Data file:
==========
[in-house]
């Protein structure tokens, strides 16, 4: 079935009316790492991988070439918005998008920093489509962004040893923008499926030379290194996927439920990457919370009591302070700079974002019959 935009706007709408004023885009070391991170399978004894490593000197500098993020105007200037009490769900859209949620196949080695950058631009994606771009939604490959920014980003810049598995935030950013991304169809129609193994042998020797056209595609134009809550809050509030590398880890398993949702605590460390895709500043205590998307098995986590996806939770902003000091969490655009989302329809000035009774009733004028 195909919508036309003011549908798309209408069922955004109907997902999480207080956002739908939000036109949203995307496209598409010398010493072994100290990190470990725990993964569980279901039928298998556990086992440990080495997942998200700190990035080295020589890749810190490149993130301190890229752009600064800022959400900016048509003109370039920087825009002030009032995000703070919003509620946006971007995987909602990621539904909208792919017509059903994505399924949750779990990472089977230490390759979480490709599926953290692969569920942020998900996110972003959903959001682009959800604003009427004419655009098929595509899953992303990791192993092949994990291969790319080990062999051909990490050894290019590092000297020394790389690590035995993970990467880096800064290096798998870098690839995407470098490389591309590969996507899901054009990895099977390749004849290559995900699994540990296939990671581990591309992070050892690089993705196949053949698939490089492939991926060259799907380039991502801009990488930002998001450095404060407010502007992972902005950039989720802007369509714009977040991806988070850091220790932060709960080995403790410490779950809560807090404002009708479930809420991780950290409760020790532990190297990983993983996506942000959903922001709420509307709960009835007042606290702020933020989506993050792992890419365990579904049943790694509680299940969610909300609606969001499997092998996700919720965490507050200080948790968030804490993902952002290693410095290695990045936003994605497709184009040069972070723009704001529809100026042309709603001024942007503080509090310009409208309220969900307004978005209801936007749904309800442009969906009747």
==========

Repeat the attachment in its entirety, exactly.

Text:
[in-house]
């Protein structure tokens, strides 16, 4: 079935009316790492991988070439918005998008920093489509962004040893923008499926030379290194996927439920990457919370009591302070700079974002019959 935009706007709408004023885009070391991170399978004894490593000197500098993020105007200037009490769900859209949620196949080695950058631009994606771009939604490959920014980003810049598995935030950013991304169809129609193994042998020797056209595609134009809550809050509030590398880890398993949702605590460390895709500043205590998307098995986590996806939770902003000091969490655009989302329809000035009774009733004028 195909919508036309003011549908798309209408069922955004109907997902999480207080956002739908939000036109949203995307496209598409010398010493072994100290990190470990725990993964569980279901039928298998556990086992440990080495997942998200700190990035080295020589890749810190490149993130301190890229752009600064800022959400900016048509003109370039920087825009002030009032995000703070919003509620946006971007995987909602990621539904909208792919017509059903994505399924949750779990990472089977230490390759979480490709599926953290692969569920942020998900996110972003959903959001682009959800604003009427004419655009098929595509899953992303990791192993092949994990291969790319080990062999051909990490050894290019590092000297020394790389690590035995993970990467880096800064290096798998870098690839995407470098490389591309590969996507899901054009990895099977390749004849290559995900699994540990296939990671581990591309992070050892690089993705196949053949698939490089492939991926060259799907380039991502801009990488930002998001450095404060407010502007992972902005950039989720802007369509714009977040991806988070850091220790932060709960080995403790410490779950809560807090404002009708479930809420991780950290409760020790532990190297990983993983996506942000959903922001709420509307709960009835007042606290702020933020989506993050792992890419365990579904049943790694509680299940969610909300609606969001499997092998996700919720965490507050200080948790968030804490993902952002290693410095290695990045936003994605497709184009040069972070723009704001529809100026042309709603001024942007503080509090310009409208309220969900307004978005209801936007749904309800442009969906009747």